Cycling is a superb way to travel; you get to where you're going quickly and efficiently without pollution, get fitter and save money, and it's soared in popularity over the last few years. There's a general feeling, however, that cycling is a risky business - but it doesn't have to be. Both cyclists and motorists have a role to play in making cycling safer on our roads.
According to ROSPA
there were almost 20,000 cycling accidents in the UK last year, so if you're on the roads this autumn, make sure you're prepared. We've compiled some hints and tips for cyclists and drivers alike.
Plan your route
There are loads of resources online to help you figure out a safe, efficient route to where you’re going. Google Maps
built in cycling planner is a great starting point. Sustrans
and Cycle Streets
will also give you an idea of where there are dedicated traffic free or on-road National Cycling Routes (NCR) these are signposted networks of cycle friendly routes across the UK. Online forums - such as Bikely.com
- can also give you a rider's point of view of their preferred routes. Nothing's better than riding the route with someone who knows it, as they'll be able to point out danger spots, potholes (they're a significant risk on a bike) and any alternative routes.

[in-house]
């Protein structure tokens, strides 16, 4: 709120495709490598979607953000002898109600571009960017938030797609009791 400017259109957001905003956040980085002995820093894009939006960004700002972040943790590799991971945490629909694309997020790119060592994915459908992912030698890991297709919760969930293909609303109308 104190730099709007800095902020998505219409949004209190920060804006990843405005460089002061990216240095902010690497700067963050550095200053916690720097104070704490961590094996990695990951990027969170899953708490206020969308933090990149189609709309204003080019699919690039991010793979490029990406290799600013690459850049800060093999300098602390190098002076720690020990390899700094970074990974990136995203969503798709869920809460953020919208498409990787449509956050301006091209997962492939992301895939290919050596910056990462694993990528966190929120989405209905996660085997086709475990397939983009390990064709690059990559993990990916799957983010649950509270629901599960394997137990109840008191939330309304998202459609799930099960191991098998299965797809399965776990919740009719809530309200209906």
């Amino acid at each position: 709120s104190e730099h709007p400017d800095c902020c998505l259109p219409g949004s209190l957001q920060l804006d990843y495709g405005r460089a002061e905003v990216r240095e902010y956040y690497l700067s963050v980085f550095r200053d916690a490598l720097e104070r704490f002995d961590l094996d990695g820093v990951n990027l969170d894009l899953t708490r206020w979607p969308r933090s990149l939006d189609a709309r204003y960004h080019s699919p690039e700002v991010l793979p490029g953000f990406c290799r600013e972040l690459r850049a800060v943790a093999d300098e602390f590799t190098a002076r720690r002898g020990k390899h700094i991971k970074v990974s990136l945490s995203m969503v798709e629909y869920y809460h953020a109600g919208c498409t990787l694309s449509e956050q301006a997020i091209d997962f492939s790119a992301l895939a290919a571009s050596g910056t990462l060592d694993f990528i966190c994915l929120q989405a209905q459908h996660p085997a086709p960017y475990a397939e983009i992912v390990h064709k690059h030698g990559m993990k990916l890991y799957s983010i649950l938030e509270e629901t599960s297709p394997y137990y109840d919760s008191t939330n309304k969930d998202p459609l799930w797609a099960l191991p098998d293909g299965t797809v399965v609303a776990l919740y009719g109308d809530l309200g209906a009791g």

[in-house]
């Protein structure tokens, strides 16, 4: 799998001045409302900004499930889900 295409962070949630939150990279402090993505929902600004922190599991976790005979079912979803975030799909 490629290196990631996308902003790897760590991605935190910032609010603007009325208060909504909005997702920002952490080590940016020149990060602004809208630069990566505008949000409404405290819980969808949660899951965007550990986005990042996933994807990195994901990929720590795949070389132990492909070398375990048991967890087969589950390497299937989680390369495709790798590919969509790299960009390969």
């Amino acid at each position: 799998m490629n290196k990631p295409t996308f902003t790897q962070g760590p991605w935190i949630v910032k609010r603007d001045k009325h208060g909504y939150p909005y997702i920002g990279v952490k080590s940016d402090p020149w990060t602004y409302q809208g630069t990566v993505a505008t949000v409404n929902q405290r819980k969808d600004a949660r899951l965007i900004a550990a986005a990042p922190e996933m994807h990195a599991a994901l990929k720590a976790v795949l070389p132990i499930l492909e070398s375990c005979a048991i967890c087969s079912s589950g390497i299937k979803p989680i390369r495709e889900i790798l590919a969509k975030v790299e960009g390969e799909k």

Choose your bike
When choosing your bike bear in mind the type of terrain you'll be riding on. Riding on roads and paved surfaces will be more efficient on a dedicated road bike or a hybrid, but these bikes are generally not going to stand up to rocks, roots or even wet grass. If where you're going doesn't need roads - you might want to take a look at a mountain or a cyclocross bike instead - as these will have tyres that grip on a variety of surfaces and are strong enough to withstand some punishment. Take your time to set a budget – if your company does the cycle to work scheme
this is often a great way to help out with costs (include accessories to that), ask around (friends or cyclists you might know) and try a few out before settling on one. If you already have a bike, you could think about making a few changes to it to match your requirements, for example switching to off-road tyres for riding in the forest at the weekend. It’s also a good idea to get someone from your bike shop or a fellow cyclist to help you with getting your bike position sorted
. Not only will this help you feel comfortable when riding but it’ll help you avoid injury.
Check your bike